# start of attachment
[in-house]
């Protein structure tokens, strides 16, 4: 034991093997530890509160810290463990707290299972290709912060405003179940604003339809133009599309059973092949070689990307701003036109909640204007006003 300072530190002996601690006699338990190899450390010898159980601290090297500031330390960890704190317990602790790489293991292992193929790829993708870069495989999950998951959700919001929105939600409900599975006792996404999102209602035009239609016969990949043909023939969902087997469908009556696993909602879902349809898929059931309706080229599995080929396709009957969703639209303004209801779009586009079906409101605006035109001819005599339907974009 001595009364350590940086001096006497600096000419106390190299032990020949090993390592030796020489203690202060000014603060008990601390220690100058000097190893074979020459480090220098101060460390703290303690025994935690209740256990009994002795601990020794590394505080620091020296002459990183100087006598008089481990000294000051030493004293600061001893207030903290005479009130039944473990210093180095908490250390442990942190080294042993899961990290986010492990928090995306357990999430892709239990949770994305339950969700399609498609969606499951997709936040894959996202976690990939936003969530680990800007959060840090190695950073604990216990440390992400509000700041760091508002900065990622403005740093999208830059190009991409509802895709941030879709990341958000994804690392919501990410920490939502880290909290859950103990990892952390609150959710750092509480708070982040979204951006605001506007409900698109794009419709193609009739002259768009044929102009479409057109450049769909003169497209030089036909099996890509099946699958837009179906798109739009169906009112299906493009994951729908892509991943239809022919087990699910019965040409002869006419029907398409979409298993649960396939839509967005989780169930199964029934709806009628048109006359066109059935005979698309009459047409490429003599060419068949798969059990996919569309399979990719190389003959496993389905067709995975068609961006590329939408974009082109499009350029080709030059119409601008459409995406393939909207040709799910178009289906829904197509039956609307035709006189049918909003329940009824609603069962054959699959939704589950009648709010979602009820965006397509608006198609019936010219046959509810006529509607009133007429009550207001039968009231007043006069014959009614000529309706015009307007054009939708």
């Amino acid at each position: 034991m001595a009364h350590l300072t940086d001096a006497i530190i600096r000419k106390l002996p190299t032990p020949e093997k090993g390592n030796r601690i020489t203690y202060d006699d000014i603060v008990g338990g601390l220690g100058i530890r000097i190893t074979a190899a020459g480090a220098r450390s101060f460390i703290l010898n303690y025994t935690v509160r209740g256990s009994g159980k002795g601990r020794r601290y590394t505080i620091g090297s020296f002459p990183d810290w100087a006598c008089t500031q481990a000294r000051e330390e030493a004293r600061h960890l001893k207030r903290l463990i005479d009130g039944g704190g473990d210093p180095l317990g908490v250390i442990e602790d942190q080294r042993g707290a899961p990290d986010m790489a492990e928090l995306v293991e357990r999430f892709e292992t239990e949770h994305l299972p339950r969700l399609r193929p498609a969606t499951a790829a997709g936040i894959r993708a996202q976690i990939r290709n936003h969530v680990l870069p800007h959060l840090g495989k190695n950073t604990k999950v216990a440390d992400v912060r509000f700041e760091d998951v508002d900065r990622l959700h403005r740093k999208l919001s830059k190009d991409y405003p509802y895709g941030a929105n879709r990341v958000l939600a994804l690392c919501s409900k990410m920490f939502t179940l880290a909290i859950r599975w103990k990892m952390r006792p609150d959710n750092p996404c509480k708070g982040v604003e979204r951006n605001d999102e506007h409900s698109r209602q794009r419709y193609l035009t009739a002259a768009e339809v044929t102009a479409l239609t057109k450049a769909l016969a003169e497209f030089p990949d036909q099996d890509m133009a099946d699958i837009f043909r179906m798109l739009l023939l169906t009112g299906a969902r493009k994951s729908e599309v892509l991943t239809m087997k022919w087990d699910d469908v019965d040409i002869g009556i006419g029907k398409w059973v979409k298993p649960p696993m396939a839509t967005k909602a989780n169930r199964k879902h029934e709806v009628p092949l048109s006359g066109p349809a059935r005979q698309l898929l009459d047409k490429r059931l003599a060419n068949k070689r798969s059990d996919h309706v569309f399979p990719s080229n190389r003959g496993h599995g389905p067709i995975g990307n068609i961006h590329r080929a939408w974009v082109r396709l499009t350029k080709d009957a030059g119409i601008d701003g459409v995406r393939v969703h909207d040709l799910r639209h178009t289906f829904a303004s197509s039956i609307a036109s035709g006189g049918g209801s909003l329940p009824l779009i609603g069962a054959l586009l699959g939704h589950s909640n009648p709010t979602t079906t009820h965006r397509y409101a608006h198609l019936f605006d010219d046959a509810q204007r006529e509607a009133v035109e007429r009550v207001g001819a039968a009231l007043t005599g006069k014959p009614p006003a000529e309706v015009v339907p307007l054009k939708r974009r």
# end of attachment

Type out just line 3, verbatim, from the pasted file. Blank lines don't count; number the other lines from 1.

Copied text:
């Amino acid at each position: 034991m001595a009364h350590l300072t940086d001096a006497i530190i600096r000419k106390l002996p190299t032990p020949e093997k090993g390592n030796r601690i020489t203690y202060d006699d000014i603060v008990g338990g601390l220690g100058i530890r000097i190893t074979a190899a020459g480090a220098r450390s101060f460390i703290l010898n303690y025994t935690v509160r209740g256990s009994g159980k002795g601990r020794r601290y590394t505080i620091g090297s020296f002459p990183d810290w100087a006598c008089t500031q481990a000294r000051e330390e030493a004293r600061h960890l001893k207030r903290l463990i005479d009130g039944g704190g473990d210093p180095l317990g908490v250390i442990e602790d942190q080294r042993g707290a899961p990290d986010m790489a492990e928090l995306v293991e357990r999430f892709e292992t239990e949770h994305l299972p339950r969700l399609r193929p498609a969606t499951a790829a997709g936040i894959r993708a996202q976690i990939r290709n936003h969530v680990l870069p800007h959060l840090g495989k190695n950073t604990k999950v216990a440390d992400v912060r509000f700041e760091d998951v508002d900065r990622l959700h403005r740093k999208l919001s830059k190009d991409y405003p509802y895709g941030a929105n879709r990341v958000l939600a994804l690392c919501s409900k990410m920490f939502t179940l880290a909290i859950r599975w103990k990892m952390r006792p609150d959710n750092p996404c509480k708070g982040v604003e979204r951006n605001d999102e506007h409900s698109r209602q794009r419709y193609l035009t009739a002259a768009e339809v044929t102009a479409l239609t057109k450049a769909l016969a003169e497209f030089p990949d036909q099996d890509m133009a099946d699958i837009f043909r179906m798109l739009l023939l169906t009112g299906a969902r493009k994951s729908e599309v892509l991943t239809m087997k022919w087990d699910d469908v019965d040409i002869g009556i006419g029907k398409w059973v979409k298993p649960p696993m396939a839509t967005k909602a989780n169930r199964k879902h029934e709806v009628p092949l048109s006359g066109p349809a059935r005979q698309l898929l009459d047409k490429r059931l003599a060419n068949k070689r798969s059990d996919h309706v569309f399979p990719s080229n190389r003959g496993h599995g389905p067709i995975g990307n068609i961006h590329r080929a939408w974009v082109r396709l499009t350029k080709d009957a030059g119409i601008d701003g459409v995406r393939v969703h909207d040709l799910r639209h178009t289906f829904a303004s197509s039956i609307a036109s035709g006189g049918g209801s909003l329940p009824l779009i609603g069962a054959l586009l699959g939704h589950s909640n009648p709010t979602t079906t009820h965006r397509y409101a608006h198609l019936f605006d010219d046959a509810q204007r006529e509607a009133v035109e007429r009550v207001g001819a039968a009231l007043t005599g006069k014959p009614p006003a000529e309706v015009v339907p307007l054009k939708r974009r």